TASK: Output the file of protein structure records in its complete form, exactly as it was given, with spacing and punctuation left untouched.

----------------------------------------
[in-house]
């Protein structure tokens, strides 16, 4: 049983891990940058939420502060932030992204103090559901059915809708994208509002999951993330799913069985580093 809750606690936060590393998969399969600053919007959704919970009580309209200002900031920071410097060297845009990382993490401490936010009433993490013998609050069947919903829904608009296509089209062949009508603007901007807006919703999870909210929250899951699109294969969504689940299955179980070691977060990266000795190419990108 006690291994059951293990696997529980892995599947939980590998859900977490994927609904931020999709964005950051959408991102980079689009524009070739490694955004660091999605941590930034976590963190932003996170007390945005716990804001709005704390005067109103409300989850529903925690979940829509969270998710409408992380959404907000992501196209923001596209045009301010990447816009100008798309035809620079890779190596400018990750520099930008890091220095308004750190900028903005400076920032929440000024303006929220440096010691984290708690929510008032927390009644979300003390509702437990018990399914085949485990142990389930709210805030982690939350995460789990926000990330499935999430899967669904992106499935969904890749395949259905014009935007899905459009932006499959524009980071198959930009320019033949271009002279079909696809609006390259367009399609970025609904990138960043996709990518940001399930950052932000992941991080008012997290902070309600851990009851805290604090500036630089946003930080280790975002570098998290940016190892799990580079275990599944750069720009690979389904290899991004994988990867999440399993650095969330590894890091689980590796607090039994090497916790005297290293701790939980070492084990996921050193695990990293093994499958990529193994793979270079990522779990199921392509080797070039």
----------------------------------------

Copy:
[in-house]
């Protein structure tokens, strides 16, 4: 049983891990940058939420502060932030992204103090559901059915809708994208509002999951993330799913069985580093 809750606690936060590393998969399969600053919007959704919970009580309209200002900031920071410097060297845009990382993490401490936010009433993490013998609050069947919903829904608009296509089209062949009508603007901007807006919703999870909210929250899951699109294969969504689940299955179980070691977060990266000795190419990108 006690291994059951293990696997529980892995599947939980590998859900977490994927609904931020999709964005950051959408991102980079689009524009070739490694955004660091999605941590930034976590963190932003996170007390945005716990804001709005704390005067109103409300989850529903925690979940829509969270998710409408992380959404907000992501196209923001596209045009301010990447816009100008798309035809620079890779190596400018990750520099930008890091220095308004750190900028903005400076920032929440000024303006929220440096010691984290708690929510008032927390009644979300003390509702437990018990399914085949485990142990389930709210805030982690939350995460789990926000990330499935999430899967669904992106499935969904890749395949259905014009935007899905459009932006499959524009980071198959930009320019033949271009002279079909696809609006390259367009399609970025609904990138960043996709990518940001399930950052932000992941991080008012997290902070309600851990009851805290604090500036630089946003930080280790975002570098998290940016190892799990580079275990599944750069720009690979389904290899991004994988990867999440399993650095969330590894890091689980590796607090039994090497916790005297290293701790939980070492084990996921050193695990990293093994499958990529193994793979270079990522779990199921392509080797070039």